Support must be given to the international organisations that are working for human development from a multilateral perspective. However, it is also important to take this work to the local level, and now we have the means to do this. Support should be given specifically to the Catalans who are working for human development in organisations such as WHO. The experience gained at the UPC provides ample evidence of the potential and the mutual interest in undertaking such cooperation activities. The support given to international organisations by Catalonia needs to be reviewed, with the aim of enhancing its value and developing its full potential at both international and local level, in Catalonia.

  • References

    1 —

    Oliveira, A.D. et al. (2017) The Malaria System MicroApp: A New, Mobile Device-Based Tool for Malaria Diagnosis. JMIR Research Protocols 6(4):e70 [Available online].

     

    2 —

    See:

    • Górriz, M., Aparicio, A., Raventós, B., López-Codina, D., Vilaplana, V., & Sayrol, E. (2018). Leishmaniasis Parasite Segmentation and Classification Using Deep Learning. In International Conference on Articulated Motion and Deformable Objects. Palma, Spain.
    • Isart, A., Espasa, M., Vilaplana, V., & Sayrol, E. (2019). CNN-based bacilli detection in sputum samples for tuberculosis diagnosis. In International Symposium on Biomedical Imaging (ISBI 2019).
    3 —

    Gómez J et al. (2020) Community-based approaches for malaria case management in remote communities in the Brazilian Amazon. Revista da Sociedade Brasileira de Medicina Tropical 53:(e20200048) [Available online].

    4 —

    Ahmad NMR et al. (2018) Analyzing Policymaking for Tuberculosis Control in Nigeria. Complexity ID 9253846 [Available online].

Daniel López

Daniel López Codina holds a PhD in Physical Sciences from the Universitat de Barcelona. He is currently a full professor at the UPC where he teaches Biophysics and Mathematical Modeling of Biological Systems. He has been director of the Higher School of Agriculture and Delegate of the Rector at the Baix Llobregat Campus. He is a member of the UPC's Computational Biology and Complex Systems research group. For thirty years he has been involved in development cooperation, at the UPC he is part of the Center for Cooperation for Development of which he was director for three years, and at the local level he is president of the NGO Caldes Solidaria. He has managed to focus his research work on human development, developing mathematical models in tuberculosis, malaria, Chagas disease and other neglected diseases. He has recently received the City of Barcelona Prize for Experimental Sciences and Technology for his work monitoring the COVID-19 pandemic.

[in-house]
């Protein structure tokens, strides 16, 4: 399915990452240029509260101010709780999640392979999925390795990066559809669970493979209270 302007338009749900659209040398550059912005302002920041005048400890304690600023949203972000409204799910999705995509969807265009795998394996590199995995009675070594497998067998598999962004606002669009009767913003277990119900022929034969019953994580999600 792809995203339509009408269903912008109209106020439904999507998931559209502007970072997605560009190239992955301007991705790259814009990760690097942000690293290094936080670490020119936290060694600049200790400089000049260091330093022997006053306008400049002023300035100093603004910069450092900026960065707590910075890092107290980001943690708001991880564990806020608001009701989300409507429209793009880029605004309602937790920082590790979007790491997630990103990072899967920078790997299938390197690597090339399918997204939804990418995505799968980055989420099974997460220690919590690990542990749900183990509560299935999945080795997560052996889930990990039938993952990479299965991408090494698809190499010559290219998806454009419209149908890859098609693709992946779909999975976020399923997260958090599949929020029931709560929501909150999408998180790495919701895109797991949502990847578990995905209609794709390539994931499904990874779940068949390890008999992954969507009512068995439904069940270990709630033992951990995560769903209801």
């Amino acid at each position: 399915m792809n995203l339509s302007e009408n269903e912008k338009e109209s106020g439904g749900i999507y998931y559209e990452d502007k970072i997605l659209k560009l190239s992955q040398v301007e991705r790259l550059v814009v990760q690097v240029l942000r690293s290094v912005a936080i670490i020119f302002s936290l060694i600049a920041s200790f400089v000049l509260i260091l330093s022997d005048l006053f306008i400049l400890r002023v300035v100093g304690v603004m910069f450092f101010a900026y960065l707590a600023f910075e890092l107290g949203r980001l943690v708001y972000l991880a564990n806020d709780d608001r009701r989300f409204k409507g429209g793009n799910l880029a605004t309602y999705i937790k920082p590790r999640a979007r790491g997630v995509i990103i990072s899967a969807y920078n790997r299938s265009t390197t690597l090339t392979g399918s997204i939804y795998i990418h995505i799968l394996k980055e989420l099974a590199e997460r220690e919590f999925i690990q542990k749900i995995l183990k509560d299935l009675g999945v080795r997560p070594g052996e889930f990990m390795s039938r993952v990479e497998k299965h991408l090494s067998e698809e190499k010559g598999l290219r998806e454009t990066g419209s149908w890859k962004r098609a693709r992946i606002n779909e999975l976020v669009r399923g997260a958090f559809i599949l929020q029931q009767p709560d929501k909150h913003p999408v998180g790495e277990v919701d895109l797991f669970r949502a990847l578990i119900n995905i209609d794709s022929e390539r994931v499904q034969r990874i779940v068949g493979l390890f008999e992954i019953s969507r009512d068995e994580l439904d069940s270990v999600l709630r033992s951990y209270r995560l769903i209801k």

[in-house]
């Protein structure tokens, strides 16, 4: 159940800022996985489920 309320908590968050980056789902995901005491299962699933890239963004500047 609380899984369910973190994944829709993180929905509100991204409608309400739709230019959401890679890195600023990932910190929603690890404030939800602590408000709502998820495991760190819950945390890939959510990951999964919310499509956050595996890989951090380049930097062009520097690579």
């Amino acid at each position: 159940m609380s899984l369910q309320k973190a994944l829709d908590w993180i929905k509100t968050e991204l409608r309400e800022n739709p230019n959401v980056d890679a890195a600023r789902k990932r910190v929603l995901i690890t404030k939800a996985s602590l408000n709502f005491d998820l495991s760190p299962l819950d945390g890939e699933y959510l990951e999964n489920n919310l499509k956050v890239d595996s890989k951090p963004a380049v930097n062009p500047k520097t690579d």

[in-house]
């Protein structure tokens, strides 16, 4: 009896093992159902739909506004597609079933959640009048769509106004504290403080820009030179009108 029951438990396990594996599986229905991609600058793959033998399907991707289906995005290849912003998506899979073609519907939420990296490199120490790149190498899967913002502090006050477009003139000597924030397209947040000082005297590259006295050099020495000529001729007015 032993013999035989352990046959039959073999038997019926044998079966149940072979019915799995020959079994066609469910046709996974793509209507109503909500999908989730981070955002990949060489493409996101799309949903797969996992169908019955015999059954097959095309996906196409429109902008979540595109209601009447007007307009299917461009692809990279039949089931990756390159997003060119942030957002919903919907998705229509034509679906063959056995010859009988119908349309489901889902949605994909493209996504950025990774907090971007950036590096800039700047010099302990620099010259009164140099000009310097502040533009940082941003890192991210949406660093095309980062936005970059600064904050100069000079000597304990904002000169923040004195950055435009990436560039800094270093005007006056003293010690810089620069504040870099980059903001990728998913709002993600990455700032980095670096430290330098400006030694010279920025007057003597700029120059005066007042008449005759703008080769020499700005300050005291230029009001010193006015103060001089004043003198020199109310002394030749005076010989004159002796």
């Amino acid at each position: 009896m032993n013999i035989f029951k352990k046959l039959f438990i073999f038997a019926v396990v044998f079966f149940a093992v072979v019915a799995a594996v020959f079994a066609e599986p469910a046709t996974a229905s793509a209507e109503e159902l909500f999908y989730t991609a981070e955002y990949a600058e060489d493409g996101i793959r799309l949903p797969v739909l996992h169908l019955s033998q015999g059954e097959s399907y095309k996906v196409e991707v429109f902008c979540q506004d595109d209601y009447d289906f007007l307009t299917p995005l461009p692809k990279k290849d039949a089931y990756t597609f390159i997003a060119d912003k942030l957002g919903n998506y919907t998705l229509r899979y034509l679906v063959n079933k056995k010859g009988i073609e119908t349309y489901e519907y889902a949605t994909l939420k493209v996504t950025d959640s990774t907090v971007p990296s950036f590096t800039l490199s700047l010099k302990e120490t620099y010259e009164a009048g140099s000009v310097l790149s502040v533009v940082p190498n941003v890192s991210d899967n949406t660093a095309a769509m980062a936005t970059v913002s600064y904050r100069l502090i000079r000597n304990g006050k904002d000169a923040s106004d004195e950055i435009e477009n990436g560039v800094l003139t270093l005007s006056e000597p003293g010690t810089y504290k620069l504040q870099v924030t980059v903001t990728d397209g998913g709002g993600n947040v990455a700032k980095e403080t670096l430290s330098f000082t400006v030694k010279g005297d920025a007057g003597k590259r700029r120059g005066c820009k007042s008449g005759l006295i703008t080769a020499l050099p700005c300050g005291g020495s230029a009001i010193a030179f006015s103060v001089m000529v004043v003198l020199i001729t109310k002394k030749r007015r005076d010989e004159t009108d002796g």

Elisa Sayrol

Elisa Sayrol Clols received her doctorate in Telecommunications Engineering from the Polytechnic University of Catalonia (UPC), where she received the special prize 1994-1995. She carried out predoctoral stays at Northeastern University and the University of Southern California between 1990 and 1993. She has been Deputy Director and Director of the Barcelona School of Telecommunications Engineering, as well as Vice-Rector for Institutional Relations at UPC. She is currently a Full Professor at the UPC and a member of the Image and Video Processing Research Group, associated with the IDEAI-UPC Research Center. She has been a representative of the UPC in the EIT Urban Mobility, period in which she has also coordinated the Master in Urban Mobility of the UPC. She is part of the CARNET Academic Committee, a knowledge hub founded by the UPC together with SEAT and VW Research. Her research focuses on the study of machine learning and deep learning techniques with computer vision, especially in urban mobility and medical imaging applications. In this regard, at the initiative of the Center for Development Cooperation, she agreed to work with biomedical images of malaria, leishmaniasis and tuberculosis, directing the development of tools for the identification of parasites.


Alberto Abelló

Albert Abelló holds a PhD in Computer Science and a professor in the Department of Services and Information Systems Engineering at the UPC, an expert in Big Data and Business Intelligence. He is a member of the DTIM group (Database Technologies and Information Management Group). He carried out research stays at the University of Granada (Spain), the Technische Universität Darmstadt (Germany), the Université Claude Bernard Lió 1 (France), the Universidad de la República (Uruguay) and the University of Edinburgh (Scotland). He has participated in 24 national and international research projects or networks of excellence, and has signed R&D agreements with companies such as Hewlett Packard or SABE. At the request of the UPC Center for Development Cooperation, he accepted the challenge of collaborating with the WHO Department of Neglected Diseases. He has led the project to create the database for this department.